Review: Biology and relevance of C-reactive protein in cardiovascular and renal disease
Annals of Clinical and Laboratory Science
C-reactive protein (CRP) is a member of the pentraxin family of proteins, which are characterised by a cyclic pentameric structure and radial symmetry. The five identical 24-kDa protomers consist of 206 amino acids, and are noncovalently linked. CRP binds to a range of substances such as phosphocholine, fibronectin, chromatin, histones, and ribonucleoprotein in a calcium-dependent manner. It is a ligand for specific receptors on phagocytic leukocytes, mediates activation reactions on monocytes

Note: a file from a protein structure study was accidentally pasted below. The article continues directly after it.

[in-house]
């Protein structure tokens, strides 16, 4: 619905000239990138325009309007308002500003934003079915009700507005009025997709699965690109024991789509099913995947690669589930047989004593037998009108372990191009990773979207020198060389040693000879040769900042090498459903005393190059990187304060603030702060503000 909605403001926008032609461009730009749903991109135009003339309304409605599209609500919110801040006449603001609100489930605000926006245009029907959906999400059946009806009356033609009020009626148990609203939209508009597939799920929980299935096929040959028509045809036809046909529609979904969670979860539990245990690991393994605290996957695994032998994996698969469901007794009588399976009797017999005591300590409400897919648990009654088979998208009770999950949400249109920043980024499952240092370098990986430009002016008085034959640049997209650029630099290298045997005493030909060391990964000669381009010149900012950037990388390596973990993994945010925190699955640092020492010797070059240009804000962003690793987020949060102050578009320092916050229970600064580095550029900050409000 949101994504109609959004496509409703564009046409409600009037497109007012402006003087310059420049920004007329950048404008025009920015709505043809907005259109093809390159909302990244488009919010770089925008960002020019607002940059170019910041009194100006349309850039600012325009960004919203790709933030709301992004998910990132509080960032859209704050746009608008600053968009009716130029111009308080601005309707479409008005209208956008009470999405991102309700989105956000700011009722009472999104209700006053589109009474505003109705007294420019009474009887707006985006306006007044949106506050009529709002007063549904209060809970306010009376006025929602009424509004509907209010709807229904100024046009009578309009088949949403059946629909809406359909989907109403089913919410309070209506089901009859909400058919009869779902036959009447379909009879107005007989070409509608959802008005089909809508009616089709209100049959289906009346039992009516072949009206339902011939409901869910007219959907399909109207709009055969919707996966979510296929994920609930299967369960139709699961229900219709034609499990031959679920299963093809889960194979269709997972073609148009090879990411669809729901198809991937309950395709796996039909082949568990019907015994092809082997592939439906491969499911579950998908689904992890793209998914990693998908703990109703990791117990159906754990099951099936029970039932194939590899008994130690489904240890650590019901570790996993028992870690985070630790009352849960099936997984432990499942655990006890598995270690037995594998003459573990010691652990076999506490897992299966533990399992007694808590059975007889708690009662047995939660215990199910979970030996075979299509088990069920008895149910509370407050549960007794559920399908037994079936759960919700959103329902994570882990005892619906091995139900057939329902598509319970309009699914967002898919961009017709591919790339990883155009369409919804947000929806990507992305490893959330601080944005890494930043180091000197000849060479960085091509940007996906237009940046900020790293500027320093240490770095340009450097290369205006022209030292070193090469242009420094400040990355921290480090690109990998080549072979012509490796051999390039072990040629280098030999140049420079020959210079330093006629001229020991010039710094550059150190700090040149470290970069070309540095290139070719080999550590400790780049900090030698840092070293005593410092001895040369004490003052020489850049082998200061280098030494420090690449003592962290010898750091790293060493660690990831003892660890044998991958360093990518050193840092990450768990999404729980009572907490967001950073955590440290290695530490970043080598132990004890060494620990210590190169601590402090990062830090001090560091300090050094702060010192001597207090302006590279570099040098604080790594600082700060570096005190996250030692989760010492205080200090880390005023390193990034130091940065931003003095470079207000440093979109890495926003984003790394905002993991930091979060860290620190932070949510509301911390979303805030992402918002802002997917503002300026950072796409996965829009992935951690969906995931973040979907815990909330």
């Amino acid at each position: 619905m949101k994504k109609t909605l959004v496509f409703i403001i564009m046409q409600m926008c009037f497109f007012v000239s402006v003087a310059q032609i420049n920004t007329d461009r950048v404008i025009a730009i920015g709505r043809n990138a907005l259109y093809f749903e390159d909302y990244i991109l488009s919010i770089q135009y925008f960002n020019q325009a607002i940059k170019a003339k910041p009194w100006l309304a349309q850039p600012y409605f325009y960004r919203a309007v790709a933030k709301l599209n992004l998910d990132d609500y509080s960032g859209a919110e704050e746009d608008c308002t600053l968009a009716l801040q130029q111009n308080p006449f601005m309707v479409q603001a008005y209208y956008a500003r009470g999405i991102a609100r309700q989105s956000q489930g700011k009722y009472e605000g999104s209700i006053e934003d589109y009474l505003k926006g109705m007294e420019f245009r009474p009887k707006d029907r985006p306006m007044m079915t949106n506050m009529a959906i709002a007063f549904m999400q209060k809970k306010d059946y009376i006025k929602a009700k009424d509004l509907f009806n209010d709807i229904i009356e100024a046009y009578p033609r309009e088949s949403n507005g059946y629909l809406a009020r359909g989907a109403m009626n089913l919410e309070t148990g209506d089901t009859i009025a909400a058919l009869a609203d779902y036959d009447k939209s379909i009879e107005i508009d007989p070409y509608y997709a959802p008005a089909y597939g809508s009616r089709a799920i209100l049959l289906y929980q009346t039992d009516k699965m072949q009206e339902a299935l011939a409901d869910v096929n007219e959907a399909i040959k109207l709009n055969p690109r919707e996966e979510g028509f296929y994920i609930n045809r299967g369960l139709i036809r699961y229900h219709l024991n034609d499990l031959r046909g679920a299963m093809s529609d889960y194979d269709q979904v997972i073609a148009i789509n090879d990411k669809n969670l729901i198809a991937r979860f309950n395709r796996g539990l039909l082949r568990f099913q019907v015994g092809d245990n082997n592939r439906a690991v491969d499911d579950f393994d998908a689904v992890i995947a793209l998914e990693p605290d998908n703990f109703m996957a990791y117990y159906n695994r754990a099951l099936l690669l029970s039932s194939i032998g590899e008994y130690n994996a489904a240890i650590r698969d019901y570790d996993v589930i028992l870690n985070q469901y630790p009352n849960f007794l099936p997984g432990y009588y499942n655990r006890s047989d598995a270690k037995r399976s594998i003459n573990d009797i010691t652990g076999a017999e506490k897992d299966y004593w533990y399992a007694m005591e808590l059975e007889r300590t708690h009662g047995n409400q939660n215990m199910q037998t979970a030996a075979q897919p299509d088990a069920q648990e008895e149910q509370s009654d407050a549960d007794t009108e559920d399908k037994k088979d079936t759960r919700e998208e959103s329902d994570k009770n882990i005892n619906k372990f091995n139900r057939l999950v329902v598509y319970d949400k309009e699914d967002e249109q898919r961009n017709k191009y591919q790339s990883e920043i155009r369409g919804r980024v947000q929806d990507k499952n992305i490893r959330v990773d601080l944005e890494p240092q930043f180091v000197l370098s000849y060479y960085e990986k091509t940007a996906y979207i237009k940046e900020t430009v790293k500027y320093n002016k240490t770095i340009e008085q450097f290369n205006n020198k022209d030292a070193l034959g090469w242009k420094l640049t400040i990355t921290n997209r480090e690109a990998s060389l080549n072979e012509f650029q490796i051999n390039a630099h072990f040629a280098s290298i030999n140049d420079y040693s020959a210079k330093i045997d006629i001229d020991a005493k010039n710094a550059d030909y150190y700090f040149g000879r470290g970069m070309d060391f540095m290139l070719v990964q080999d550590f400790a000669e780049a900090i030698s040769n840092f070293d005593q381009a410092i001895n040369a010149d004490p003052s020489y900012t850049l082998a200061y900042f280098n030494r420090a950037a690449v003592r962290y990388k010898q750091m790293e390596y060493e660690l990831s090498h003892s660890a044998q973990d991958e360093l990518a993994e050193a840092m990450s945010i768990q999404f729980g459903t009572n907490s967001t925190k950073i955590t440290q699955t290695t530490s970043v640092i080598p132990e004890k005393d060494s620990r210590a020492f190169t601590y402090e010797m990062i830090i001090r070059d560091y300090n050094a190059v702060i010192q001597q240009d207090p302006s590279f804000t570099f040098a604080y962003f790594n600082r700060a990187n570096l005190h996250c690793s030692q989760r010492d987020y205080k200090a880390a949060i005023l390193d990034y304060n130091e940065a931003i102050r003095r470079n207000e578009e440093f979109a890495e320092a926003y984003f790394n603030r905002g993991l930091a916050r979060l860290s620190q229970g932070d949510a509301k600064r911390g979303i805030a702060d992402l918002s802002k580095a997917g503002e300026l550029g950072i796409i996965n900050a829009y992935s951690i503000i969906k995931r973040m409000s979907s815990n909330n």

... tions on monocytes and macrophages, and activates complement. Plasma CRP is the classical acute-phase protein, increasing 1,000-fold in response to infection, ischemia, trauma, burns, and inflammatory conditions. A growing number of studies suggest that CRP is an independent risk factor for atherosclerotic vascular disease. Plasma CRP concentrations in the highest quartile are associated, depending on the subject group, with 1.5- to 7-fold increases in relative risk. In the high-risk endstage renal failure population, a raised CRP is associated with up to 5.5-fold increased relative risk of CVD and 4.6-fold increased relative risk of death. This review examines the relationships between CRP, cardiovascular disease, and mortality, with special reference to renal disease.